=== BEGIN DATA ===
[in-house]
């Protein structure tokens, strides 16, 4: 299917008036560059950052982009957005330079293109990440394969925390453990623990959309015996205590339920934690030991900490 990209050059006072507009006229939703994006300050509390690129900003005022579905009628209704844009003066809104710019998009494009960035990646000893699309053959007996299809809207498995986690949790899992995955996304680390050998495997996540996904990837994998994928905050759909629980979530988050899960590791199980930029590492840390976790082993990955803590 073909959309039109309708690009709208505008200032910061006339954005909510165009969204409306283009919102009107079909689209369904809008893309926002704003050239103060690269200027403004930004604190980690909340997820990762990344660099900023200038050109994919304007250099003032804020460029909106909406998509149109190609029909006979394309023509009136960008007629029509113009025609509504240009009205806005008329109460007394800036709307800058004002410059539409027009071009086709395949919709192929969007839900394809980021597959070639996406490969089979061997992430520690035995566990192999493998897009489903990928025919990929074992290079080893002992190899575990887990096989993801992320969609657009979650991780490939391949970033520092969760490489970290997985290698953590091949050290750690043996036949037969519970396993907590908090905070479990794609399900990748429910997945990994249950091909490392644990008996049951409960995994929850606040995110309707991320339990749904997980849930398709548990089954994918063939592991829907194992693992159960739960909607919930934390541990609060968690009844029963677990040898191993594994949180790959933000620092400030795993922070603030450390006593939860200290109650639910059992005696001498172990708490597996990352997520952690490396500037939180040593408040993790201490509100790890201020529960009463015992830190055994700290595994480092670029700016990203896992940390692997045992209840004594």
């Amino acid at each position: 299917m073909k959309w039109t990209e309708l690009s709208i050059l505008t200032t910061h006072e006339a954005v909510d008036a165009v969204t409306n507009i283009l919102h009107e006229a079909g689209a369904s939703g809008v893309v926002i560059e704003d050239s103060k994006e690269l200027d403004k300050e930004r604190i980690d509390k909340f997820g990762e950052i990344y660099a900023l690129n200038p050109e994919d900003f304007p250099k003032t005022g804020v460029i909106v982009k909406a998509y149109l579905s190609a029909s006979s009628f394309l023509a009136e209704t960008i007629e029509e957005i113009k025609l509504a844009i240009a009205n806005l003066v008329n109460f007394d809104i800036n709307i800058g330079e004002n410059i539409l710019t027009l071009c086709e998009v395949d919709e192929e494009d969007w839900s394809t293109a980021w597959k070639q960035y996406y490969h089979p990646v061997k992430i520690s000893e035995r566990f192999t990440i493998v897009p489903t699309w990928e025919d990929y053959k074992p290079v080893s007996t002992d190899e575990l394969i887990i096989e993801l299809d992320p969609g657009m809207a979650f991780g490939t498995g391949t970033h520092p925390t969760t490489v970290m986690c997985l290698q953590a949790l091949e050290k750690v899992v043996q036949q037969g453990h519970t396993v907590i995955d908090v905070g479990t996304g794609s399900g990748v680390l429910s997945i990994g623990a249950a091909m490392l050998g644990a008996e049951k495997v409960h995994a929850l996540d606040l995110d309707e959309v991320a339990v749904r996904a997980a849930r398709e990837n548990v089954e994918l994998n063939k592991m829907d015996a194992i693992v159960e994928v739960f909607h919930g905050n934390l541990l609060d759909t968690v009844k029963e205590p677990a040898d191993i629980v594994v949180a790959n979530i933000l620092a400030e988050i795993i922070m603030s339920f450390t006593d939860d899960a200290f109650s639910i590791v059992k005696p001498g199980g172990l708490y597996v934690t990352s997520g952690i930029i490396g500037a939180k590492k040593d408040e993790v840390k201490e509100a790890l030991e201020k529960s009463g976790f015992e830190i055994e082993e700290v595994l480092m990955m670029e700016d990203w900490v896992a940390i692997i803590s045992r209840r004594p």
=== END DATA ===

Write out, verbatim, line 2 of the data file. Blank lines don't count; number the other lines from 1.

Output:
């Protein structure tokens, strides 16, 4: 299917008036560059950052982009957005330079293109990440394969925390453990623990959309015996205590339920934690030991900490 990209050059006072507009006229939703994006300050509390690129900003005022579905009628209704844009003066809104710019998009494009960035990646000893699309053959007996299809809207498995986690949790899992995955996304680390050998495997996540996904990837994998994928905050759909629980979530988050899960590791199980930029590492840390976790082993990955803590 073909959309039109309708690009709208505008200032910061006339954005909510165009969204409306283009919102009107079909689209369904809008893309926002704003050239103060690269200027403004930004604190980690909340997820990762990344660099900023200038050109994919304007250099003032804020460029909106909406998509149109190609029909006979394309023509009136960008007629029509113009025609509504240009009205806005008329109460007394800036709307800058004002410059539409027009071009086709395949919709192929969007839900394809980021597959070639996406490969089979061997992430520690035995566990192999493998897009489903990928025919990929074992290079080893002992190899575990887990096989993801992320969609657009979650991780490939391949970033520092969760490489970290997985290698953590091949050290750690043996036949037969519970396993907590908090905070479990794609399900990748429910997945990994249950091909490392644990008996049951409960995994929850606040995110309707991320339990749904997980849930398709548990089954994918063939592991829907194992693992159960739960909607919930934390541990609060968690009844029963677990040898191993594994949180790959933000620092400030795993922070603030450390006593939860200290109650639910059992005696001498172990708490597996990352997520952690490396500037939180040593408040993790201490509100790890201020529960009463015992830190055994700290595994480092670029700016990203896992940390692997045992209840004594």